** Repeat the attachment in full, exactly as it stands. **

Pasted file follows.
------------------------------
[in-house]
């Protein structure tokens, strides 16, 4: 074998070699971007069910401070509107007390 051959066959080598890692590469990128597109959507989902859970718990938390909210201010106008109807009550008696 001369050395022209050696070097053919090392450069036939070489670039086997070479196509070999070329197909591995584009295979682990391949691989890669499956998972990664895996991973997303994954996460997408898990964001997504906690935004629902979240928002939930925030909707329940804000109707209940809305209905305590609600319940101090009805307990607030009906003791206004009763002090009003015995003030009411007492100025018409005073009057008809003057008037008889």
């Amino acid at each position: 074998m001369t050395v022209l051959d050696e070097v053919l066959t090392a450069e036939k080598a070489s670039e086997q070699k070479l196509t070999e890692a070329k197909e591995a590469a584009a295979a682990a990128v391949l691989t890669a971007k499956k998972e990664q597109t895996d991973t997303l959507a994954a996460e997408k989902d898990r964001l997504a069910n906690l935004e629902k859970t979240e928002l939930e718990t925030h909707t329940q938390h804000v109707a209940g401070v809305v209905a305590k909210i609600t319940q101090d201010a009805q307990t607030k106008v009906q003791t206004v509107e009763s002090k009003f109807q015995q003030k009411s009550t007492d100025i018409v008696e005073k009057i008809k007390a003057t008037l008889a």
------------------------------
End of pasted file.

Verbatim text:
[in-house]
């Protein structure tokens, strides 16, 4: 074998070699971007069910401070509107007390 051959066959080598890692590469990128597109959507989902859970718990938390909210201010106008109807009550008696 001369050395022209050696070097053919090392450069036939070489670039086997070479196509070999070329197909591995584009295979682990391949691989890669499956998972990664895996991973997303994954996460997408898990964001997504906690935004629902979240928002939930925030909707329940804000109707209940809305209905305590609600319940101090009805307990607030009906003791206004009763002090009003015995003030009411007492100025018409005073009057008809003057008037008889």
């Amino acid at each position: 074998m001369t050395v022209l051959d050696e070097v053919l066959t090392a450069e036939k080598a070489s670039e086997q070699k070479l196509t070999e890692a070329k197909e591995a590469a584009a295979a682990a990128v391949l691989t890669a971007k499956k998972e990664q597109t895996d991973t997303l959507a994954a996460e997408k989902d898990r964001l997504a069910n906690l935004e629902k859970t979240e928002l939930e718990t925030h909707t329940q938390h804000v109707a209940g401070v809305v209905a305590k909210i609600t319940q101090d201010a009805q307990t607030k106008v009906q003791t206004v509107e009763s002090k009003f109807q015995q003030k009411s009550t007492d100025i018409v008696e005073k009057i008809k007390a003057t008037l008889a």